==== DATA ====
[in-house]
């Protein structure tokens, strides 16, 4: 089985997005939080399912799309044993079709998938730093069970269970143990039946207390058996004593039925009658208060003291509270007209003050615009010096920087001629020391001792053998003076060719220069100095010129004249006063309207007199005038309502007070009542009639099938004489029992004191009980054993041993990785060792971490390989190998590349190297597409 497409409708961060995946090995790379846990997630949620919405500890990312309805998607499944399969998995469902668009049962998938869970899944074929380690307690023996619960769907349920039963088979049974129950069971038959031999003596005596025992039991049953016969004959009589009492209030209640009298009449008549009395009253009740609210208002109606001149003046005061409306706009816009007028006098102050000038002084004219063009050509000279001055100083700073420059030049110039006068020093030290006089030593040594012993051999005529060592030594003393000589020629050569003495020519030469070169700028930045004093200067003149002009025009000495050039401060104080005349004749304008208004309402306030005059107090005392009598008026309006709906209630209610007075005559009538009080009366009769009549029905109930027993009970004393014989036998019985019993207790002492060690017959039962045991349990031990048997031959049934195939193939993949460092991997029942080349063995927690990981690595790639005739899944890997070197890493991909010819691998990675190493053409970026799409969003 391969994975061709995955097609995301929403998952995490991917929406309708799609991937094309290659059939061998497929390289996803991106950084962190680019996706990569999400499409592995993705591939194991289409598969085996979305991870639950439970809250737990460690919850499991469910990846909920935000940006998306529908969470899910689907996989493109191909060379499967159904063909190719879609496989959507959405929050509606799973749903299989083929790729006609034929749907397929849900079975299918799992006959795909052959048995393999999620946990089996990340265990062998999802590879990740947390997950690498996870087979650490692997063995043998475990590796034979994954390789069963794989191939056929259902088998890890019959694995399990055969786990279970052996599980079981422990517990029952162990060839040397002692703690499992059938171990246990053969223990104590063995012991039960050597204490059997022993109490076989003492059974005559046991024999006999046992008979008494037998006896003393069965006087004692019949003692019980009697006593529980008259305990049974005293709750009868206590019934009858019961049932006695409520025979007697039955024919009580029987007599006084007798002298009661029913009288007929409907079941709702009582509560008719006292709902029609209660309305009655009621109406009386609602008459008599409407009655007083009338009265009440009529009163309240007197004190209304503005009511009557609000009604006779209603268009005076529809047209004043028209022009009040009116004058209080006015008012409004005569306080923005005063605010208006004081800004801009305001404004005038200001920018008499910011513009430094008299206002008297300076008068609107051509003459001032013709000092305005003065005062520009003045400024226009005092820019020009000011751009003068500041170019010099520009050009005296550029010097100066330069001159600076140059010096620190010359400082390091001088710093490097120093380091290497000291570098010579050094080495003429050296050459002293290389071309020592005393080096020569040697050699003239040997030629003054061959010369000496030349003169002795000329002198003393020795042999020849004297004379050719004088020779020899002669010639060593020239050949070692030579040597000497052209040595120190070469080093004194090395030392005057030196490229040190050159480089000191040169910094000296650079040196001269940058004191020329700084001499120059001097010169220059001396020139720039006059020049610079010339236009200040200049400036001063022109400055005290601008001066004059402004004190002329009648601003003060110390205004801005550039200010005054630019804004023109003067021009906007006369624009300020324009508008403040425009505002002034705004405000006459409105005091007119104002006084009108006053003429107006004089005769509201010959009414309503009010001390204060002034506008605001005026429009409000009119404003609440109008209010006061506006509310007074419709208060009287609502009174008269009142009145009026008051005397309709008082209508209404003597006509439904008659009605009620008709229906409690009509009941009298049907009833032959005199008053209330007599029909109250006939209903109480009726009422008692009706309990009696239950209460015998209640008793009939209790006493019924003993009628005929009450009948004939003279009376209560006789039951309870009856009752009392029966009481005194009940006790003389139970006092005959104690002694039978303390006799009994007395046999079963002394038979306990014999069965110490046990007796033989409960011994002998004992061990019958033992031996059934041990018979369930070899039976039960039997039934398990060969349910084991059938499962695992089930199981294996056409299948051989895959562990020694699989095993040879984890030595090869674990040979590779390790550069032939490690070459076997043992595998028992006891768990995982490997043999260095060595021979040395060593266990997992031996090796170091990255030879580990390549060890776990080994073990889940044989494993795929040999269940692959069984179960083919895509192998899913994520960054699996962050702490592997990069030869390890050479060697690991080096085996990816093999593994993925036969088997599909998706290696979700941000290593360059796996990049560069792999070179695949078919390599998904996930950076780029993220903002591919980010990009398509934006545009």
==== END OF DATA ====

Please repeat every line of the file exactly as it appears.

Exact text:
[in-house]
């Protein structure tokens, strides 16, 4: 089985997005939080399912799309044993079709998938730093069970269970143990039946207390058996004593039925009658208060003291509270007209003050615009010096920087001629020391001792053998003076060719220069100095010129004249006063309207007199005038309502007070009542009639099938004489029992004191009980054993041993990785060792971490390989190998590349190297597409 497409409708961060995946090995790379846990997630949620919405500890990312309805998607499944399969998995469902668009049962998938869970899944074929380690307690023996619960769907349920039963088979049974129950069971038959031999003596005596025992039991049953016969004959009589009492209030209640009298009449008549009395009253009740609210208002109606001149003046005061409306706009816009007028006098102050000038002084004219063009050509000279001055100083700073420059030049110039006068020093030290006089030593040594012993051999005529060592030594003393000589020629050569003495020519030469070169700028930045004093200067003149002009025009000495050039401060104080005349004749304008208004309402306030005059107090005392009598008026309006709906209630209610007075005559009538009080009366009769009549029905109930027993009970004393014989036998019985019993207790002492060690017959039962045991349990031990048997031959049934195939193939993949460092991997029942080349063995927690990981690595790639005739899944890997070197890493991909010819691998990675190493053409970026799409969003 391969994975061709995955097609995301929403998952995490991917929406309708799609991937094309290659059939061998497929390289996803991106950084962190680019996706990569999400499409592995993705591939194991289409598969085996979305991870639950439970809250737990460690919850499991469910990846909920935000940006998306529908969470899910689907996989493109191909060379499967159904063909190719879609496989959507959405929050509606799973749903299989083929790729006609034929749907397929849900079975299918799992006959795909052959048995393999999620946990089996990340265990062998999802590879990740947390997950690498996870087979650490692997063995043998475990590796034979994954390789069963794989191939056929259902088998890890019959694995399990055969786990279970052996599980079981422990517990029952162990060839040397002692703690499992059938171990246990053969223990104590063995012991039960050597204490059997022993109490076989003492059974005559046991024999006999046992008979008494037998006896003393069965006087004692019949003692019980009697006593529980008259305990049974005293709750009868206590019934009858019961049932006695409520025979007697039955024919009580029987007599006084007798002298009661029913009288007929409907079941709702009582509560008719006292709902029609209660309305009655009621109406009386609602008459008599409407009655007083009338009265009440009529009163309240007197004190209304503005009511009557609000009604006779209603268009005076529809047209004043028209022009009040009116004058209080006015008012409004005569306080923005005063605010208006004081800004801009305001404004005038200001920018008499910011513009430094008299206002008297300076008068609107051509003459001032013709000092305005003065005062520009003045400024226009005092820019020009000011751009003068500041170019010099520009050009005296550029010097100066330069001159600076140059010096620190010359400082390091001088710093490097120093380091290497000291570098010579050094080495003429050296050459002293290389071309020592005393080096020569040697050699003239040997030629003054061959010369000496030349003169002795000329002198003393020795042999020849004297004379050719004088020779020899002669010639060593020239050949070692030579040597000497052209040595120190070469080093004194090395030392005057030196490229040190050159480089000191040169910094000296650079040196001269940058004191020329700084001499120059001097010169220059001396020139720039006059020049610079010339236009200040200049400036001063022109400055005290601008001066004059402004004190002329009648601003003060110390205004801005550039200010005054630019804004023109003067021009906007006369624009300020324009508008403040425009505002002034705004405000006459409105005091007119104002006084009108006053003429107006004089005769509201010959009414309503009010001390204060002034506008605001005026429009409000009119404003609440109008209010006061506006509310007074419709208060009287609502009174008269009142009145009026008051005397309709008082209508209404003597006509439904008659009605009620008709229906409690009509009941009298049907009833032959005199008053209330007599029909109250006939209903109480009726009422008692009706309990009696239950209460015998209640008793009939209790006493019924003993009628005929009450009948004939003279009376209560006789039951309870009856009752009392029966009481005194009940006790003389139970006092005959104690002694039978303390006799009994007395046999079963002394038979306990014999069965110490046990007796033989409960011994002998004992061990019958033992031996059934041990018979369930070899039976039960039997039934398990060969349910084991059938499962695992089930199981294996056409299948051989895959562990020694699989095993040879984890030595090869674990040979590779390790550069032939490690070459076997043992595998028992006891768990995982490997043999260095060595021979040395060593266990997992031996090796170091990255030879580990390549060890776990080994073990889940044989494993795929040999269940692959069984179960083919895509192998899913994520960054699996962050702490592997990069030869390890050479060697690991080096085996990816093999593994993925036969088997599909998706290696979700941000290593360059796996990049560069792999070179695949078919390599998904996930950076780029993220903002591919980010990009398509934006545009």